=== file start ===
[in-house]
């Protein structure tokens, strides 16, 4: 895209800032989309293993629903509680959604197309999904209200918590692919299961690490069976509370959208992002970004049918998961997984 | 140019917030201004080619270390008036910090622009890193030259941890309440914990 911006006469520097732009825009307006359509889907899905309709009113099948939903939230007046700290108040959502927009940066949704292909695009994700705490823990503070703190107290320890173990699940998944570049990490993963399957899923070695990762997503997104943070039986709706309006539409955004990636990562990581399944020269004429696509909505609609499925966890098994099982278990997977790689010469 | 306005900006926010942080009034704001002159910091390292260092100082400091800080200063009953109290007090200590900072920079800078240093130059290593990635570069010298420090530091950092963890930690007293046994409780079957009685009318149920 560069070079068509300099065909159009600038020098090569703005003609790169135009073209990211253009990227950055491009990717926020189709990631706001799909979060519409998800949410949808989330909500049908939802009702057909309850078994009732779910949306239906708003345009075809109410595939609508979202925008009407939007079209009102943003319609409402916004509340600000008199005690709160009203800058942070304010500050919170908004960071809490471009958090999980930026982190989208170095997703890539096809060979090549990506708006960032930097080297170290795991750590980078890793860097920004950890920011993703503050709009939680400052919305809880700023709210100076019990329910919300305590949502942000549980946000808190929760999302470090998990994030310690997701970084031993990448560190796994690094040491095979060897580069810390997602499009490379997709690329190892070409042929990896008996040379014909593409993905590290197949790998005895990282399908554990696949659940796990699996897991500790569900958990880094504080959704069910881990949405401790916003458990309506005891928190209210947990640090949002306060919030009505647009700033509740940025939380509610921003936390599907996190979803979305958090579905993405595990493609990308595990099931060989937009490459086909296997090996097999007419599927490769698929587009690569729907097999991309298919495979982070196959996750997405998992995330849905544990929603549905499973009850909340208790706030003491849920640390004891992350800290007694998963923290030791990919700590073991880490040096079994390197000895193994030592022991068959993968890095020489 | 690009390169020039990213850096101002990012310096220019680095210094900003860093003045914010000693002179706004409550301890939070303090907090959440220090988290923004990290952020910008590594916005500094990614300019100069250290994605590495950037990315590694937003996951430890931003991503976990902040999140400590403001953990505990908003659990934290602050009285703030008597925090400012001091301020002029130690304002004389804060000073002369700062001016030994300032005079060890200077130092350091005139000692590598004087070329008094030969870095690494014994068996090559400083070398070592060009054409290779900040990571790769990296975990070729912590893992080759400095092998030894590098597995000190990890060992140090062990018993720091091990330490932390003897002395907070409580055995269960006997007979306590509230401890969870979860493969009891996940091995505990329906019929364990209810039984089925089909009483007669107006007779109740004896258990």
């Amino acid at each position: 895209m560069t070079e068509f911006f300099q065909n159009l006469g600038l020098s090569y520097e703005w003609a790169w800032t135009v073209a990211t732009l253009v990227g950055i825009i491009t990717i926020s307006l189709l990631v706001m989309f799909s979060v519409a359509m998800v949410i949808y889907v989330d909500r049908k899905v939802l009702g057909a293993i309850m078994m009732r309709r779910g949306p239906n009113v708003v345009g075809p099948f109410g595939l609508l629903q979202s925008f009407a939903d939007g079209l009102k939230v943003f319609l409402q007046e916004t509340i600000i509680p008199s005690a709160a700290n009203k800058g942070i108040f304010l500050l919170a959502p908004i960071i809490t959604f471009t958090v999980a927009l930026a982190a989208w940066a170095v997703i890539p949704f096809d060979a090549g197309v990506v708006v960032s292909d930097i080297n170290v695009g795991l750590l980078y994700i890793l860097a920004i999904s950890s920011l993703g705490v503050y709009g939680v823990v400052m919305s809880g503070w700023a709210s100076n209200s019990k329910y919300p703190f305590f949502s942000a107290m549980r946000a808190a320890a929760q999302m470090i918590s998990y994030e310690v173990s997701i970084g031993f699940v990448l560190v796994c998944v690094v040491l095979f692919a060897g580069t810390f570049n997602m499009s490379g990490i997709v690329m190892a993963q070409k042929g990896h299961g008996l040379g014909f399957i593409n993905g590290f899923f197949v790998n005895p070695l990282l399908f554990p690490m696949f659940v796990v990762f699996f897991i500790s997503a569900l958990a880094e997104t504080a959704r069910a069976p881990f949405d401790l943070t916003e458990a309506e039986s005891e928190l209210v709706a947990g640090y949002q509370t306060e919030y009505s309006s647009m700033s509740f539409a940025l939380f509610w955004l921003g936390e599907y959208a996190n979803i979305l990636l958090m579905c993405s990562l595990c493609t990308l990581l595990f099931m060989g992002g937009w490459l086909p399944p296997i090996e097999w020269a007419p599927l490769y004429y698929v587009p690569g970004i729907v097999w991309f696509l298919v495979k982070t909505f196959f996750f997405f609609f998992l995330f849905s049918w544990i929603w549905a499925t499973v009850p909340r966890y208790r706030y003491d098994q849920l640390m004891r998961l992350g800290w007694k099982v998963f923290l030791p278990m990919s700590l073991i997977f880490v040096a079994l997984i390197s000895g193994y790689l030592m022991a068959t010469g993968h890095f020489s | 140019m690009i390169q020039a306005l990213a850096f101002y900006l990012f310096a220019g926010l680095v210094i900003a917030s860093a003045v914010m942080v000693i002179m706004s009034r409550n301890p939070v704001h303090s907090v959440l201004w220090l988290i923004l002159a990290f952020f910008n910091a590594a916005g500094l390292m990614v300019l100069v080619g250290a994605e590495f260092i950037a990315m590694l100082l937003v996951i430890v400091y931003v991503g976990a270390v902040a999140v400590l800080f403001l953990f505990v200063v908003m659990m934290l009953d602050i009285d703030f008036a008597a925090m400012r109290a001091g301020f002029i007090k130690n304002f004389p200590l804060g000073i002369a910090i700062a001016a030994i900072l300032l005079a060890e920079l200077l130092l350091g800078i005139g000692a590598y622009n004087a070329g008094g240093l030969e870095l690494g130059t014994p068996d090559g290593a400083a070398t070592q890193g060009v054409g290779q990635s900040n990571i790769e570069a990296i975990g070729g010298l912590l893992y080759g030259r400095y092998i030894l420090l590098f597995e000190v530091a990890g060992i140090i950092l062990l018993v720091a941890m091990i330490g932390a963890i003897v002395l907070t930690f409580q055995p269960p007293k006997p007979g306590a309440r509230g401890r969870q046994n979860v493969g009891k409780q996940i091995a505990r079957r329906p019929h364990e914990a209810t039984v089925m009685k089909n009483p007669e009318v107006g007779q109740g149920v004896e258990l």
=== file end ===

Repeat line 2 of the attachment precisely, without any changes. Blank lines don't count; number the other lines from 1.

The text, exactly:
């Protein structure tokens, strides 16, 4: 895209800032989309293993629903509680959604197309999904209200918590692919299961690490069976509370959208992002970004049918998961997984 | 140019917030201004080619270390008036910090622009890193030259941890309440914990 911006006469520097732009825009307006359509889907899905309709009113099948939903939230007046700290108040959502927009940066949704292909695009994700705490823990503070703190107290320890173990699940998944570049990490993963399957899923070695990762997503997104943070039986709706309006539409955004990636990562990581399944020269004429696509909505609609499925966890098994099982278990997977790689010469 | 306005900006926010942080009034704001002159910091390292260092100082400091800080200063009953109290007090200590900072920079800078240093130059290593990635570069010298420090530091950092963890930690007293046994409780079957009685009318149920 560069070079068509300099065909159009600038020098090569703005003609790169135009073209990211253009990227950055491009990717926020189709990631706001799909979060519409998800949410949808989330909500049908939802009702057909309850078994009732779910949306239906708003345009075809109410595939609508979202925008009407939007079209009102943003319609409402916004509340600000008199005690709160009203800058942070304010500050919170908004960071809490471009958090999980930026982190989208170095997703890539096809060979090549990506708006960032930097080297170290795991750590980078890793860097920004950890920011993703503050709009939680400052919305809880700023709210100076019990329910919300305590949502942000549980946000808190929760999302470090998990994030310690997701970084031993990448560190796994690094040491095979060897580069810390997602499009490379997709690329190892070409042929990896008996040379014909593409993905590290197949790998005895990282399908554990696949659940796990699996897991500790569900958990880094504080959704069910881990949405401790916003458990309506005891928190209210947990640090949002306060919030009505647009700033509740940025939380509610921003936390599907996190979803979305958090579905993405595990493609990308595990099931060989937009490459086909296997090996097999007419599927490769698929587009690569729907097999991309298919495979982070196959996750997405998992995330849905544990929603549905499973009850909340208790706030003491849920640390004891992350800290007694998963923290030791990919700590073991880490040096079994390197000895193994030592022991068959993968890095020489 | 690009390169020039990213850096101002990012310096220019680095210094900003860093003045914010000693002179706004409550301890939070303090907090959440220090988290923004990290952020910008590594916005500094990614300019100069250290994605590495950037990315590694937003996951430890931003991503976990902040999140400590403001953990505990908003659990934290602050009285703030008597925090400012001091301020002029130690304002004389804060000073002369700062001016030994300032005079060890200077130092350091005139000692590598004087070329008094030969870095690494014994068996090559400083070398070592060009054409290779900040990571790769990296975990070729912590893992080759400095092998030894590098597995000190990890060992140090062990018993720091091990330490932390003897002395907070409580055995269960006997007979306590509230401890969870979860493969009891996940091995505990329906019929364990209810039984089925089909009483007669107006007779109740004896258990």